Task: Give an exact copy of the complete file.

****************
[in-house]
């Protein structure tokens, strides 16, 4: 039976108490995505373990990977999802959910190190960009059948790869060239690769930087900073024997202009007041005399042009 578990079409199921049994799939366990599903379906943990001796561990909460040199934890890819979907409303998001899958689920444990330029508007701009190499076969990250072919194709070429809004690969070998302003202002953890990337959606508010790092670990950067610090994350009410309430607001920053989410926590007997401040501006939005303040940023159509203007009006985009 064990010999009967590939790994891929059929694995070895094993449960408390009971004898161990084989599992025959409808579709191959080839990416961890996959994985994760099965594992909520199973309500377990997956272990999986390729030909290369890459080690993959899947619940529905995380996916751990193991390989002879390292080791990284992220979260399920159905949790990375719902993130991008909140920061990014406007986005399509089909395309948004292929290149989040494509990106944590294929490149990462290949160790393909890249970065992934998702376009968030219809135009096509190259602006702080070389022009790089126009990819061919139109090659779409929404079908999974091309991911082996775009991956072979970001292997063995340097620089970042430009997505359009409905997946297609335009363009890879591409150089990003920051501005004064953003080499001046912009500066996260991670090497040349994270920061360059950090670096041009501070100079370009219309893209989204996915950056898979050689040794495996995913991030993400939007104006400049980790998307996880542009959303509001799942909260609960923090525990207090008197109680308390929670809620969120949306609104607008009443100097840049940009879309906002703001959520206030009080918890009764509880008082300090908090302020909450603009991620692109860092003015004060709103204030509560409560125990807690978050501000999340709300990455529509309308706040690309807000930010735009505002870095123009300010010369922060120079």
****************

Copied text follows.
[in-house]
């Protein structure tokens, strides 16, 4: 039976108490995505373990990977999802959910190190960009059948790869060239690769930087900073024997202009007041005399042009 578990079409199921049994799939366990599903379906943990001796561990909460040199934890890819979907409303998001899958689920444990330029508007701009190499076969990250072919194709070429809004690969070998302003202002953890990337959606508010790092670990950067610090994350009410309430607001920053989410926590007997401040501006939005303040940023159509203007009006985009 064990010999009967590939790994891929059929694995070895094993449960408390009971004898161990084989599992025959409808579709191959080839990416961890996959994985994760099965594992909520199973309500377990997956272990999986390729030909290369890459080690993959899947619940529905995380996916751990193991390989002879390292080791990284992220979260399920159905949790990375719902993130991008909140920061990014406007986005399509089909395309948004292929290149989040494509990106944590294929490149990462290949160790393909890249970065992934998702376009968030219809135009096509190259602006702080070389022009790089126009990819061919139109090659779409929404079908999974091309991911082996775009991956072979970001292997063995340097620089970042430009997505359009409905997946297609335009363009890879591409150089990003920051501005004064953003080499001046912009500066996260991670090497040349994270920061360059950090670096041009501070100079370009219309893209989204996915950056898979050689040794495996995913991030993400939007104006400049980790998307996880542009959303509001799942909260609960923090525990207090008197109680308390929670809620969120949306609104607008009443100097840049940009879309906002703001959520206030009080918890009764509880008082300090908090302020909450603009991620692109860092003015004060709103204030509560409560125990807690978050501000999340709300990455529509309308706040690309807000930010735009505002870095123009300010010369922060120079």